or Connect
Mothering › Groups › May 2012 Birth Club › Discussions › <3 Spotlight on.... JynxGirl Feb 12-14 <3

<3 Spotlight on.... JynxGirl Feb 12-14 <3

post #1 of 14
Thread Starter 

Welcome to your Spotlight on thread, JynxGirl!

 

Some starter questions:

 

Where do you live?

What do you do (day job, profession, SAHM, etc.)?

How did you select your MDC name?

How many children do you have?

 

Ladies, ask away!

 

post #2 of 14

 

Where do you live? 

 

I live in a suburb of Toronto Ontario, about half an hour away from the main part of the city. We bought a 111 year old house almost two years ago, and while there's still a lot of work to do on it, I love this place. We have a huge yard, a swimming pool that causes me all kinds of frustration and grief but that I love to bits, and a fairly decent neighborhood.

 

What do you do (day job, profession, SAHM, etc.)?

 

Right now, I'm a stay at home mom. I own a business that teaching American Sign Language to Infants and Toddlers (using the Signing Time program) and I hope to get it up and running again after the little one is born. 

 

How did you select your MDC name?

 

I've been JynxGirl in one form or another online since 1990-something. It was my nickname in grade school. 

 

How many children do you have?

 

Right now, I have one daughter, who is almost 9. This baby makes number 2. :) 

post #3 of 14

Did you plan this much of an age gap in between your children? I know you got remarried at some point, but I don't know how that factored into things or when it happened.

 

Did you grow up in the GTA, or did you move there at some point?

 

Do you find you really feel "at home" in your current area?

 

Do you know a lot of sign language- could you converse fluently with a deaf person- or is it just the basics?

post #4 of 14

 

Did you plan this much of an age gap in between your children? I know you got remarried at some point, but I don't know how that factored into things or when it happened.

 

Oh, I really didn't. I wanted my kids no more than 3 years apart, because I know how hard it is to have your older sister be 5 years older than you and your next nearest sibling be almost 4 years younger... But between 8 miscarriages, her autism diagnosis, my divorce and then 5 years single...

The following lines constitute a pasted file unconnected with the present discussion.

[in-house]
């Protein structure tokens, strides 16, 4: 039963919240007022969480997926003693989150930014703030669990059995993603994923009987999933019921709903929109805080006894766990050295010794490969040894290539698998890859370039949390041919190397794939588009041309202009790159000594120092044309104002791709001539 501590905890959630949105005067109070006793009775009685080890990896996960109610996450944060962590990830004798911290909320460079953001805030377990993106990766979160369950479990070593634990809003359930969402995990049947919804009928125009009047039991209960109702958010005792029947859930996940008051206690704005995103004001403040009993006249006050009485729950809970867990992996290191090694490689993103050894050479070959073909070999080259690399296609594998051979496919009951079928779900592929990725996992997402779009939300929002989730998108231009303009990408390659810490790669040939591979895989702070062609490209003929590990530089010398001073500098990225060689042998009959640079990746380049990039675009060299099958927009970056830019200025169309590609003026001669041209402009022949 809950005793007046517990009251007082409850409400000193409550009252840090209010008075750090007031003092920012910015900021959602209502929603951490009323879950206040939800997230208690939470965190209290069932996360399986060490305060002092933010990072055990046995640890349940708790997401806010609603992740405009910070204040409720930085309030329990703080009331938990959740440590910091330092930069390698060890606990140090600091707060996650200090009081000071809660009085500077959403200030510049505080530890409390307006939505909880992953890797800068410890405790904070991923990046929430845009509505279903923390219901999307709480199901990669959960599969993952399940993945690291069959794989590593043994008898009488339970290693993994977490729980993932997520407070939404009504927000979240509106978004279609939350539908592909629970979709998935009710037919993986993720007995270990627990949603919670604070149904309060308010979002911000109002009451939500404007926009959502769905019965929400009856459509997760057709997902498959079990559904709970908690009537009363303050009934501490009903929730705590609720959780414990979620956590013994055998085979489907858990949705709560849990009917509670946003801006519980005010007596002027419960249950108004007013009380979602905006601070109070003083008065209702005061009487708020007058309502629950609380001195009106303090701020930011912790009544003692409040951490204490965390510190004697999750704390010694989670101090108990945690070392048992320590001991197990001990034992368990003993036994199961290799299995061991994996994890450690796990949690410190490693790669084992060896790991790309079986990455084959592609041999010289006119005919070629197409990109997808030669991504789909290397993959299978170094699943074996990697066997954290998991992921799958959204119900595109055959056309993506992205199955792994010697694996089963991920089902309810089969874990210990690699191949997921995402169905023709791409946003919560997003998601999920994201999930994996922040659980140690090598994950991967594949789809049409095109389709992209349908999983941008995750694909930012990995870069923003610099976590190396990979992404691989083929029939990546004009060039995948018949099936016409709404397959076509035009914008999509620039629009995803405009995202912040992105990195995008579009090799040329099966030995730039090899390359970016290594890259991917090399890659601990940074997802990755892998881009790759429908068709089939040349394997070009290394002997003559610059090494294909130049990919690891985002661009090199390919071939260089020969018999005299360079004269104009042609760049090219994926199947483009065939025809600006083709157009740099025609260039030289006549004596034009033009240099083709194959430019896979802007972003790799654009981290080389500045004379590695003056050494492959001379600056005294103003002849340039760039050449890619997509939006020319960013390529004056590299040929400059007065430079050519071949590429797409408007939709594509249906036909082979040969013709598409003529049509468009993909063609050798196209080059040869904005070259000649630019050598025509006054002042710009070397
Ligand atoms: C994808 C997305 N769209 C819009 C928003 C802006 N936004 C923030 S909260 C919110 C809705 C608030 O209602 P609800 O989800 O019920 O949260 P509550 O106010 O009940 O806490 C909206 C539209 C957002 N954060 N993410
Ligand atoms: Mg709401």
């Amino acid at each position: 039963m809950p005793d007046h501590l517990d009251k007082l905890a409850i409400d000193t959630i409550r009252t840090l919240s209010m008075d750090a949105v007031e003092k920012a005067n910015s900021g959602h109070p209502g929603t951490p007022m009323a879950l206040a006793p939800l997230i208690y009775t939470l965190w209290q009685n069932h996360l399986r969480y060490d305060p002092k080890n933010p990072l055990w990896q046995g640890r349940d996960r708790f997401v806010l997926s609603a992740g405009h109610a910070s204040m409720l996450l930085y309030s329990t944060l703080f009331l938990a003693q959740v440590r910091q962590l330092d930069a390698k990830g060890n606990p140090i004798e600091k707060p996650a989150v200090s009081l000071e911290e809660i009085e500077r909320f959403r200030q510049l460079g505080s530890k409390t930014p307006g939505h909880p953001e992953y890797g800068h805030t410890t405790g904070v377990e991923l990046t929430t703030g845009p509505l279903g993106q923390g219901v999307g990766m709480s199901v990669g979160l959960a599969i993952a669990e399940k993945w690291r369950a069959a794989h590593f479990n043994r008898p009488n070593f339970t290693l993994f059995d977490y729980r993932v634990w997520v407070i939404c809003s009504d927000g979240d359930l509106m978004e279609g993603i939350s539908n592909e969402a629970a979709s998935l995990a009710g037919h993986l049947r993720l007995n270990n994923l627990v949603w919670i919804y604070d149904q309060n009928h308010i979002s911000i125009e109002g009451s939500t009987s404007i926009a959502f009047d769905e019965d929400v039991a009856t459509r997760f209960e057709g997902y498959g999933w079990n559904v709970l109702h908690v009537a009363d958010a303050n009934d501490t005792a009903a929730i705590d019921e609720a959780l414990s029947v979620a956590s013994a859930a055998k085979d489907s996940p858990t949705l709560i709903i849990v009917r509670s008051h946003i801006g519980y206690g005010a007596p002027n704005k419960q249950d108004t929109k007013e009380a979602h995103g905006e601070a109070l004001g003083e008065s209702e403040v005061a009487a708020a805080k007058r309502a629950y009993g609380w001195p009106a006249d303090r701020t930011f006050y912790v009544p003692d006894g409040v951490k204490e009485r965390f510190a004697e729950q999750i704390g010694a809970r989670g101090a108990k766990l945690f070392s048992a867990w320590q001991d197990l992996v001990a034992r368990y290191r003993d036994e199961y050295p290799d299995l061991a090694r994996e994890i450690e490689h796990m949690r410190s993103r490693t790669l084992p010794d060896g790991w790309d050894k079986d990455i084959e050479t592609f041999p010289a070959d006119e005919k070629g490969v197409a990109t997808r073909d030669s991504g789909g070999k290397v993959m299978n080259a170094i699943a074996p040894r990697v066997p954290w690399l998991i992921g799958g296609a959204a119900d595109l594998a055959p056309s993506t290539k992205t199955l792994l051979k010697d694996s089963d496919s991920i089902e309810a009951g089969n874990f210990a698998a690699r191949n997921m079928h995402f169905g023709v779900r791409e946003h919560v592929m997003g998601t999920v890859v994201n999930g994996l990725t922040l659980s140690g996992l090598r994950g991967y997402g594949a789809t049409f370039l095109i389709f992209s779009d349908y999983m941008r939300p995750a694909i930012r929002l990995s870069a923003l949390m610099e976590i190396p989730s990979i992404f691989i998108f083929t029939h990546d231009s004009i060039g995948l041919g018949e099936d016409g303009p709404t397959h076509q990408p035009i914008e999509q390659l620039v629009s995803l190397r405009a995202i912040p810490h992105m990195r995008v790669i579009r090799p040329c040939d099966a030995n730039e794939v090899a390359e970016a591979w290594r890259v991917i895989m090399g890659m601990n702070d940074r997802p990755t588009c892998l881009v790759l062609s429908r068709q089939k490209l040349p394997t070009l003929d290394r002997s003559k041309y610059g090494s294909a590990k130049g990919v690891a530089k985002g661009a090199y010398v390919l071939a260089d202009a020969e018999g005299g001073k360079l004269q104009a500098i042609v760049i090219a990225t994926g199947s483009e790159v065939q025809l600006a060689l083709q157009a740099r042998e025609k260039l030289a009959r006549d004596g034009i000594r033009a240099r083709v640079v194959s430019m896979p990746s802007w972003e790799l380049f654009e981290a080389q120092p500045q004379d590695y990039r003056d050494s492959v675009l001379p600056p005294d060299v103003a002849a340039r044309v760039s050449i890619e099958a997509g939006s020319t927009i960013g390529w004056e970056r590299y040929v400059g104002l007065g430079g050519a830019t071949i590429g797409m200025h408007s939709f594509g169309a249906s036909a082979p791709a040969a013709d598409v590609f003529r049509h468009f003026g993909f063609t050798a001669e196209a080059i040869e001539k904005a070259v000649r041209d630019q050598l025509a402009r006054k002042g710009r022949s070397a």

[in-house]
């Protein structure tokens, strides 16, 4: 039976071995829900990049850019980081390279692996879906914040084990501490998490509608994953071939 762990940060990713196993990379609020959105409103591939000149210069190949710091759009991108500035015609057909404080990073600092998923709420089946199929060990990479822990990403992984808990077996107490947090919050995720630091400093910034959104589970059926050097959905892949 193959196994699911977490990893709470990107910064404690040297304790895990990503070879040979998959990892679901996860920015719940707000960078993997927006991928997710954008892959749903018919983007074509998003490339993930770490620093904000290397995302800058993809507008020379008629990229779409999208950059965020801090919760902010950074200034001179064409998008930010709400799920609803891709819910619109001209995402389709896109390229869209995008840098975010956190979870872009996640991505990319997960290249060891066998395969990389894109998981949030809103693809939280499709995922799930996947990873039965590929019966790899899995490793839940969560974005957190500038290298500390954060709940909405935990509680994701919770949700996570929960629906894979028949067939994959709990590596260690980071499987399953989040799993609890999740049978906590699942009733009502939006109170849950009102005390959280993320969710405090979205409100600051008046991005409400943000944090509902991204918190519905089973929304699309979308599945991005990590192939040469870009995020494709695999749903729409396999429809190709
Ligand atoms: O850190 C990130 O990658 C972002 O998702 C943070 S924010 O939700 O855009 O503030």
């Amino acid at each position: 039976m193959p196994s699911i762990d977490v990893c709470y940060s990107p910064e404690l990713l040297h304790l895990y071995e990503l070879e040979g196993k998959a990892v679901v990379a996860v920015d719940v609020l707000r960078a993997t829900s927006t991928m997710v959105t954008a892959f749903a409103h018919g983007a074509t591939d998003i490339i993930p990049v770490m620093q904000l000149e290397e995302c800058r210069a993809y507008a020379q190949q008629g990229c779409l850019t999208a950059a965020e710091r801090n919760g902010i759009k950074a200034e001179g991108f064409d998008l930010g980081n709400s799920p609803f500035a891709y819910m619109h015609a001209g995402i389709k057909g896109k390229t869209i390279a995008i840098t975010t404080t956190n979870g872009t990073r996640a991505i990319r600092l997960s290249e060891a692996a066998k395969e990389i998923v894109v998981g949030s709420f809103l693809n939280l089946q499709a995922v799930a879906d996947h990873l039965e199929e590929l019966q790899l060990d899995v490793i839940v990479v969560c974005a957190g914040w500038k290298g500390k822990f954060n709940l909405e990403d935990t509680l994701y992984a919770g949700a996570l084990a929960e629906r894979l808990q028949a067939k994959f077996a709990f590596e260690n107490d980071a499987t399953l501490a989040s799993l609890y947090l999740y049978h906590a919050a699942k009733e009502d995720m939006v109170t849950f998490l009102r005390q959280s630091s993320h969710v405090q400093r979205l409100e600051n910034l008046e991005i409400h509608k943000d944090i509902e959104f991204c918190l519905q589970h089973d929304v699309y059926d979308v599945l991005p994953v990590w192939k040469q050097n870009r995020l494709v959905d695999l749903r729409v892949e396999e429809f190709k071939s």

No, no I didn't plan this big of an age gap. :P 

 

Did you grow up in the GTA, or did you move there at some point?

 

LMAO!! I am laughing, because almost everyone asks me this at some point and I'm never sure how to answer. I was born in the middle of nowhere in Northern Canada and then my family worked their way across Canada. I always swore I'd go back "home" to where my family all lived when I got old enough. But it just never really worked that way. So I settled actually about 45 minutes north of here after my marriage fell apart, and then in the town I'm in now when my husband and I realized we needed to move slightly closer to Toronto for him to be able to continue working. 

 

Do you find you really feel "at home" in your current area?

 

I really do actually, which is surprising to me, because I'm not a fan of cities. I spent a lot of time on farms, and I thought that's what I wanted. But it's a great city and the home we've got here is a big part of how I feel. 

 

Do you know a lot of sign language- could you converse fluently with a deaf person- or is it just the basics?

 

I actually know enough to carry on conversations, grammar and syntax and the like, but it would be a very frustrating conversation for a fluent person, as I'm very, dreadfully slow. There's a woman who works at our local Walmart who is Deaf and she and I occasionally say halloo at each other. She thinks I'm hilarious when I apologize for being so slow, and I think she's a speed signer.

post #5 of 14

How many kids do you want?

What is your life's ambition? 

What do you want to be remembered for?

If you could visit anywhere in the world, where would it be and why?

If you could live anywhere in the world, where would it be and why?

 

How did you become a ST instructor?  Not the process, but how did you decide to do that?  After 2+ years of ST and facing another 2+, I'm thinking about it myself. 

 

post #6 of 14

 

How many kids do you want?

 

I WANT a million, but chances are, I will have two. :P I loved having a big family, and really only wish we were all closer. 

 

What is your life's ambition?